ESPN ScoreCenter, Phases and the default Weather app are examples of a flattened navigational hierarchy where there's a single type of main view and a variable number of them showing. Applications using this design pattern are normally information-rich and designed to be utilities rather than applications you spend a lot of time in.
Natural gesture interface for navigating between views, quickly display structured information.
Getting from Card 1 to Card 4 takes a variety of swipes. No direct access between views more than 1 card away. Useful only for flattened (or nearly flattened) navigational hierarchy.
Follow The Leader Or Blaze Your Own Trail?
The application design patterns and examples shown above work with nearly-default navigational models that Apple has provided. They may customize the interface elements but the general interaction concepts are stock UIKit. There's nothing wrong with following standard Apple conventions for navigating around your app but what if you need to go beyond? What if you have a totally custom paradigm? The following are examples of applications that have defined their own interface paradigms.
Weightbot & Convertbot
Arguably two of the most tactile and beautiful applications available for the iPhone, both the applications from Tapbots have completely custom interfaces that center around a specific interaction point they designed from scratch. For Weightbot they use a horizontally-scrolling picker wheel and in Convertbot they have a mechanical, spinning dial for selecting units. There's a great behind the scenes entry at their blog about the making of the Convertbot dial.
Collage & Fortune
Tapulous has been making fantastic applications for the iPhone for awhile, and both Collage and Fortune are less well-known than their big brother Tap Tap Revenge. Fortune is a simple application that lets you crack open a fortune cookie and read the message but instead of going the simple route they designed a totally custom interface for what is essentially a fairly simple application. Simple concept + brilliant interface = winner.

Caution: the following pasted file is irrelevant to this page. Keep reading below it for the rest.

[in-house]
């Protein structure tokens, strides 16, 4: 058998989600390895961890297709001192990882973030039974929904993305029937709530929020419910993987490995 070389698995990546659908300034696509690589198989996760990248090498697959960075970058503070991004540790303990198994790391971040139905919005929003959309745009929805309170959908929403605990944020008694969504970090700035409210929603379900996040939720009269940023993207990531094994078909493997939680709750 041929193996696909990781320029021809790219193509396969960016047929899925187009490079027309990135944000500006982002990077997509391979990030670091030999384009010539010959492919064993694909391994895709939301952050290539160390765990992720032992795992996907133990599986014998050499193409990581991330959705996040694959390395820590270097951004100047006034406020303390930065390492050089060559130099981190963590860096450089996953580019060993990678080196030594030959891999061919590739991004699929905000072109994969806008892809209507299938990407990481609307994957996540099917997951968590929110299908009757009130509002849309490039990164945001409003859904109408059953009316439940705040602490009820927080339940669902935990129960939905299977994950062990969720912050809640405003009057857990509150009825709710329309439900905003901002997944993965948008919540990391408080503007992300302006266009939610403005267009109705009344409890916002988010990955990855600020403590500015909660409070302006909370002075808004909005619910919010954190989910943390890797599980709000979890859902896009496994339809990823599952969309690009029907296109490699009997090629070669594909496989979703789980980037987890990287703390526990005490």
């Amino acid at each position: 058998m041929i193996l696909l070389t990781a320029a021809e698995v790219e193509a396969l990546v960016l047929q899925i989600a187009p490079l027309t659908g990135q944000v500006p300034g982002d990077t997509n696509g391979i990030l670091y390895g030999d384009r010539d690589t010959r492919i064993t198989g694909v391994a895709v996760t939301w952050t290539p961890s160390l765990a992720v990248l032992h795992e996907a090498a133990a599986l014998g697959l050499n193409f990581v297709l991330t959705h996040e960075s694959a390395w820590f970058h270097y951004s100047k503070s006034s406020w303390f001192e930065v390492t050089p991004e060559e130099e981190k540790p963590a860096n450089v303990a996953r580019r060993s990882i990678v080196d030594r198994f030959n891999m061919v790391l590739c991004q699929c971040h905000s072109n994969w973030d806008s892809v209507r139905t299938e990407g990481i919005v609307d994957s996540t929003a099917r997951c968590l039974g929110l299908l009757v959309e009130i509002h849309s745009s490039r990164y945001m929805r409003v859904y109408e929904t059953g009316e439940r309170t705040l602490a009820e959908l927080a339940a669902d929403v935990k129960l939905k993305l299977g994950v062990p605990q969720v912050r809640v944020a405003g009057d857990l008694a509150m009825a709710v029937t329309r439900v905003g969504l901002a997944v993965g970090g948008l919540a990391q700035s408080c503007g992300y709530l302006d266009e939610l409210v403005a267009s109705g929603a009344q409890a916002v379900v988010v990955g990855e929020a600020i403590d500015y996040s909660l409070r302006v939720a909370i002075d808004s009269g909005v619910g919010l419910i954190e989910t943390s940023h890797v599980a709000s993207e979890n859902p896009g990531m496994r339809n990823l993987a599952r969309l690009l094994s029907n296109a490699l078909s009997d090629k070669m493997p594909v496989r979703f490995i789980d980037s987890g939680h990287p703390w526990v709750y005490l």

Collage is a social picture-sharing app that redefines what a Tab Bar Controller paradigm can end up as. Their totally custom film strip interface and sliding, animating panels is some of the finest UI work you'll find in the App Store.
Beats by Bjango is a beat and key-matching app for DJs and musicians. There are a variety of custom elements but the main screen design emulates a Tab Bar Controller in the middle of the screen with the main content areas extending above and below this tab bar.
Postage by RogueSheep is an Apple Design Award Winner and has an iLife-feel to the entire application. Postage uses standard Apple UI conventions with a totally custom implementation that perfectly matches the app's postcard-creation workflow. An important part of Postage's interface is the custom horizontal slider letting a user choose a specific style or font from a group of choices.
Choose What Works Best
There's nothing wrong with using unmodified Apple UIKit elements and paradigms, in fact most of the applications in the App Store and those coming from Apple get along fine with the built-in interface paradigms and objects. Apple's built a solid framework to use when creating applications, but some app developers aren't fully satisfied so they take designs and interaction paradigms into their own hands. This was a showcase of some beautiful interface design decisions but be careful as it's easy to go overboard and screw things up.
A good rule of thumb is this: if you can't design something better than Apple, don't do it.
(Please view the Belorussian translation of this article by Bohdan Zograf.)